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03 June 2011

Carthusian Monasteries of Campania, Italy

I've just told you about the Benedictine monastery situating not too far from my home that celebrates it's Millennium this year. This time I'll tell some words about one of the Charterhouses (Carthusian Monasteries) I visited in Naples about a month ago.

The strange name of this monastic orden derives from the name of the mountains in the French Alps (Chartreuse Mountains) where St. Bruno founded his first monastery that had  eremitical and cenobitic life as their rule.

Well, if you visit the monasteries in Campania, Italy, you can deduct that these eremitical and cenobitic life is ...mmm... a little too comfortable. The monasteries are very lavish. They had great communities of persons that served them. The cells are similar to little villas with their 2-3 rooms and personal gardens.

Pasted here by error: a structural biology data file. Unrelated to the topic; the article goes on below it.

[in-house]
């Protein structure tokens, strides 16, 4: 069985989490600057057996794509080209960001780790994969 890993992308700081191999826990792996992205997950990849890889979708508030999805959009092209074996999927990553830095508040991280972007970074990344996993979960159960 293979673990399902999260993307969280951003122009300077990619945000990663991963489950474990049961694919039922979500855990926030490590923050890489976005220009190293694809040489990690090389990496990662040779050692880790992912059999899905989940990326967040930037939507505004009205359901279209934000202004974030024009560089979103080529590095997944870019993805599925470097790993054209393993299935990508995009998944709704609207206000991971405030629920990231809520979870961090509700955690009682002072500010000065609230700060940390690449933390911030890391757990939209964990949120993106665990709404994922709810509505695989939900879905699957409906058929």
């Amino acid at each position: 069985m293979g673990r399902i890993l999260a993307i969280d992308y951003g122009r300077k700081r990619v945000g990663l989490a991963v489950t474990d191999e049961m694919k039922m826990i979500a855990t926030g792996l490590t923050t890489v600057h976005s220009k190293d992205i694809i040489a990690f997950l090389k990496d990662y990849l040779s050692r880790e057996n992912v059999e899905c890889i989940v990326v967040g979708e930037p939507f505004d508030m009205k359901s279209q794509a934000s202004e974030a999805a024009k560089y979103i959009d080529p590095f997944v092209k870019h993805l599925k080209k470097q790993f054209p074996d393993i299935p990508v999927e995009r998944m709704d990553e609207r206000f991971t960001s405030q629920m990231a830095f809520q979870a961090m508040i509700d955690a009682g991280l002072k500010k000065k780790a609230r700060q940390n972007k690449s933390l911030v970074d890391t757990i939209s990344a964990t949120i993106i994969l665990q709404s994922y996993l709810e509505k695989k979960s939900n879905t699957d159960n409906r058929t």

It's the internal garden for the walks of those monks that did not choose the seclusion. The little fenced place is the cemetery where the monks were burried without coffin.

The secluded monks stayed in their "appartments" without seeing anybody. They received their food through the little window in the wall and lighted the candles to show that they are still alive. If the candle was not lighted and the food remeined in the window next day, the monks coould open the door to take and burry the body of their brother.

But these monasteries (those in Campania, that I could visit) are very rich. Maybe, it's because the monks of this order were from very rich noble families and they took good money and treasures with them. It's enough to see this church, for example, if the views of the internal parts were not enough to understand it. I swear, it's a place of incredible and astonish beauty.

:-))) This church was dedicated ONLY for visits of the males. Women were completely excluded. Tthere was a simple little chapel and a very little yard for them from other part of the building of the monastery.

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